Gardener offers variety of tips on dealing organically with bugs


Luci Butler, of Bowling Green asks, "What organic product can I apply to my cabbage and broccoli
plants to rid them of bugs? I used to dust with Seven, but I no longer wish to apply something that
isn’t organic."
According to Sue White, one of the many Wood County Master Gardeners, one possible problem could be what
she calls "cute little white insects flying around" in the garden.
"They may well be the start of the problem with your cabbage and broccoli plants," White
The insect lays eggs on host plants such as cabbage, broccoli, cauliflower, brussels sprouts, collards
and kale, which is collectively known as the cole family.
"You may also have discovered small green worms eating small to large holes in the leaves of your
These are the larvae of the egg planted by the white flying insect. They are voracious eaters," she
As for Butler’s question the use of an organic method of pest control, White offers several suggestions.
She indicates gardeners may try any or all of the suggestions, depending on their garden and the volume
of pests to be controlled.
For small gardens White says a gardener may be able to hand pick and destroy the worms. The downside is
they are often difficult to find.
Another option involves the use of nylon panty hose over the cabbage heads so the insect cannot lay eggs
on the plant.
"Make sure the plant has room to stretch as it grows," she cautions.
There are also various types of plant nets that are available at garden centers.
According to White, another popular option is the use of Bacillus Thuringiensis, Bt, as it is commonly
called, is a bacterial microbe that occurs naturally.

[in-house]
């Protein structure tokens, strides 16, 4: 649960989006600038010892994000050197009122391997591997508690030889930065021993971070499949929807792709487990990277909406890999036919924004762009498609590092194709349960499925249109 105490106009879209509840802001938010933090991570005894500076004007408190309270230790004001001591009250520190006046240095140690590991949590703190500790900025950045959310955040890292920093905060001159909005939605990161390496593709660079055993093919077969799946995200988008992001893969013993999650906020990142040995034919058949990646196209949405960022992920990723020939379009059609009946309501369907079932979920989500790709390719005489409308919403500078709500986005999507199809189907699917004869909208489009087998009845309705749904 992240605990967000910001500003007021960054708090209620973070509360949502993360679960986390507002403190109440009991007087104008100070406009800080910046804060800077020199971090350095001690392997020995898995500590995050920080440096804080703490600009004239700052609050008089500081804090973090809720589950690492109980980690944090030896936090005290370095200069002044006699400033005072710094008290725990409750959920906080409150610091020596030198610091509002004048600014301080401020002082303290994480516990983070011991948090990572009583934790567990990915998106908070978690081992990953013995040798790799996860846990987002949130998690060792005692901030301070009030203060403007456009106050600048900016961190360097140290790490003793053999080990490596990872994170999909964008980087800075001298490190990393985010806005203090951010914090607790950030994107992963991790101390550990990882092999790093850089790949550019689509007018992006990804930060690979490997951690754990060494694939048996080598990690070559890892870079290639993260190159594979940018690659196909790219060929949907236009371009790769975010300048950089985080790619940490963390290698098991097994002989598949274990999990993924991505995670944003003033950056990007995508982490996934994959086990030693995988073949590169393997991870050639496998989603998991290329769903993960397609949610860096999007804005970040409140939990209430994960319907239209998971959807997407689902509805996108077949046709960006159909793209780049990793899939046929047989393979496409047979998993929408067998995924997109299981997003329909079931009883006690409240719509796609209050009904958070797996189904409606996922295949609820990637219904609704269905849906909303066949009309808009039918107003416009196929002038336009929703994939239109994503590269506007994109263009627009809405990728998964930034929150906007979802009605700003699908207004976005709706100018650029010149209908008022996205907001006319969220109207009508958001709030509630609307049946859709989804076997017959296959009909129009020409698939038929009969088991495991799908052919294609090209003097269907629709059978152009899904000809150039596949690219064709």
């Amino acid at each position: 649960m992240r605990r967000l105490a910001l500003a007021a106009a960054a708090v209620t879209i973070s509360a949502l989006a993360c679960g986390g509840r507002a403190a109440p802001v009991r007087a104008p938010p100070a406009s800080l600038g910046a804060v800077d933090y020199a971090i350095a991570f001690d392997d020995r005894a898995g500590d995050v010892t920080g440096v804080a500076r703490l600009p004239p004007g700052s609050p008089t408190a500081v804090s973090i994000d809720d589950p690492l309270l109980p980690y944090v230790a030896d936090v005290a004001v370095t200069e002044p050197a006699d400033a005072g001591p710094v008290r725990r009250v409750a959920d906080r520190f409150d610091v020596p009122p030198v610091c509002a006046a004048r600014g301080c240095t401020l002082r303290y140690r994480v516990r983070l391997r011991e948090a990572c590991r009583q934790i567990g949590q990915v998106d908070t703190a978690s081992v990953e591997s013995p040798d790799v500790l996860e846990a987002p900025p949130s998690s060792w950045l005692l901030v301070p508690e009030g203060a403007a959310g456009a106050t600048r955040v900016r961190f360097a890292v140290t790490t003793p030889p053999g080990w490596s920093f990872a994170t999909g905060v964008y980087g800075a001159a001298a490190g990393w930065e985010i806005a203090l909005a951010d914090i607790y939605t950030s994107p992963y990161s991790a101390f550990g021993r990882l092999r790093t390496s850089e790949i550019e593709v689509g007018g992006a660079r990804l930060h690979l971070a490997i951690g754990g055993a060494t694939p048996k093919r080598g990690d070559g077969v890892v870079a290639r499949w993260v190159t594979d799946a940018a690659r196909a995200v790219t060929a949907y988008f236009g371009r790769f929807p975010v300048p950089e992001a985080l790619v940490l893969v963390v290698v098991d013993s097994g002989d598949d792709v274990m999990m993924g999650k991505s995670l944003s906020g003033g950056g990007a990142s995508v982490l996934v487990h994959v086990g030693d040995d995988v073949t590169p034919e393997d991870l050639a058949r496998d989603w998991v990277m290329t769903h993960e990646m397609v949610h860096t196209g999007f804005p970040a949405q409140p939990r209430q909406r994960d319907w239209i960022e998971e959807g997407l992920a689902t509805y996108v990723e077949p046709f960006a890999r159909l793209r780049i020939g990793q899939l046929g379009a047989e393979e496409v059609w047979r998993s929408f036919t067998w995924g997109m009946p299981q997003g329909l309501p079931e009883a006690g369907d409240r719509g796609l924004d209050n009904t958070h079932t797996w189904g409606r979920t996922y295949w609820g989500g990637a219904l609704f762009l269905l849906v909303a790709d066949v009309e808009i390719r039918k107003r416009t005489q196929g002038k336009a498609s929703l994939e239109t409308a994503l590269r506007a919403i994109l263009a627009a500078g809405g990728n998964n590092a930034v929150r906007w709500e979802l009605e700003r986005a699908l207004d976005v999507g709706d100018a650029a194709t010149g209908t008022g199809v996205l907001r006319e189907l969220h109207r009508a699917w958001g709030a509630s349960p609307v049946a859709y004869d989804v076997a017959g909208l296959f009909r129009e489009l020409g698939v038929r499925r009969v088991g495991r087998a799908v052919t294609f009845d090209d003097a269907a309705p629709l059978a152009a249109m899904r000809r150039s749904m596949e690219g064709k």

White says this method is affective at the caterpillar stage so the caterpillar needs to consume it. It
is considered safe to other insects and to humans.
Local nurseries and garden centers carry this product.
White also suggests the use of a pepper and garlic spray. Gardeners can create their own spray by
grinding three large onions, a head of garlic and three hot peppers.
Those ingredients can be mixed with a small amount of water and left to sit overnight.
The next day those should be strained. Water should be added to the remaining ingredients to make one
gallon. That mixture should be sprayed on plants as needed to treat or prevent damage to plants.
A reminder from White is to wash plants before eating when using this spray.
The master gardener also suggests the use of crop rotation and suggests keeping a journal to track the
placement and rotation.
Selective planting is also suggested including the use of flowers such as marigold and calendula around
the vegetables. These flowers will attract beneficial wasps which will eat the parasites.
White also offers a reminder that for every gardener, some years are better than others and it is
virtually impossible to eliminate all pests.
Gardeners should experiment to find which solution is best for them and their garden.

No posts to display